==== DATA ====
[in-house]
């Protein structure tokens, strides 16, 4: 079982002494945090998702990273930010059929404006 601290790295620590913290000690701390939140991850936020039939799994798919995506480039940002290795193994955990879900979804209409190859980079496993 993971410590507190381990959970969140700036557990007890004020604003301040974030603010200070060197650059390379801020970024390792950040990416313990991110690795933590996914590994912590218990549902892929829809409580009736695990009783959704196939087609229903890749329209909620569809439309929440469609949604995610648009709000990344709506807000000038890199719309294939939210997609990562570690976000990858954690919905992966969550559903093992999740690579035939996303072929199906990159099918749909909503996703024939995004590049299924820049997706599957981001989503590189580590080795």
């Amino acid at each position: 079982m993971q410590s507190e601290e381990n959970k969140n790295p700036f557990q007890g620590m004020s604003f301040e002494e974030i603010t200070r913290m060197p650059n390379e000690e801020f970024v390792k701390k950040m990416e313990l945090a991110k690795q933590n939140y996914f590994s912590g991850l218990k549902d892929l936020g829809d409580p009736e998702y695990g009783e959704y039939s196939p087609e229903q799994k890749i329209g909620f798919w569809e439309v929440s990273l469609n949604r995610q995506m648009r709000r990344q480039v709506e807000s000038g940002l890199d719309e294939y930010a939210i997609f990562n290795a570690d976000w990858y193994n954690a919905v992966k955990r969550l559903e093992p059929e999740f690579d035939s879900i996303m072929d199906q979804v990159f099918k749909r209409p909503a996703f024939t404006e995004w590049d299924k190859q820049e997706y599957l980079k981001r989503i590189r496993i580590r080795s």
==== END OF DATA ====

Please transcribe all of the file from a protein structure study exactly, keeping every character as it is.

[in-house]
């Protein structure tokens, strides 16, 4: 079982002494945090998702990273930010059929404006 601290790295620590913290000690701390939140991850936020039939799994798919995506480039940002290795193994955990879900979804209409190859980079496993 993971410590507190381990959970969140700036557990007890004020604003301040974030603010200070060197650059390379801020970024390792950040990416313990991110690795933590996914590994912590218990549902892929829809409580009736695990009783959704196939087609229903890749329209909620569809439309929440469609949604995610648009709000990344709506807000000038890199719309294939939210997609990562570690976000990858954690919905992966969550559903093992999740690579035939996303072929199906990159099918749909909503996703024939995004590049299924820049997706599957981001989503590189580590080795």
């Amino acid at each position: 079982m993971q410590s507190e601290e381990n959970k969140n790295p700036f557990q007890g620590m004020s604003f301040e002494e974030i603010t200070r913290m060197p650059n390379e000690e801020f970024v390792k701390k950040m990416e313990l945090a991110k690795q933590n939140y996914f590994s912590g991850l218990k549902d892929l936020g829809d409580p009736e998702y695990g009783e959704y039939s196939p087609e229903q799994k890749i329209g909620f798919w569809e439309v929440s990273l469609n949604r995610q995506m648009r709000r990344q480039v709506e807000s000038g940002l890199d719309e294939y930010a939210i997609f990562n290795a570690d976000w990858y193994n954690a919905v992966k955990r969550l559903e093992p059929e999740f690579d035939s879900i996303m072929d199906q979804v990159f099918k749909r209409p909503a996703f024939t404006e995004w590049d299924k190859q820049e997706y599957l980079k981001r989503i590189r496993i580590r080795s």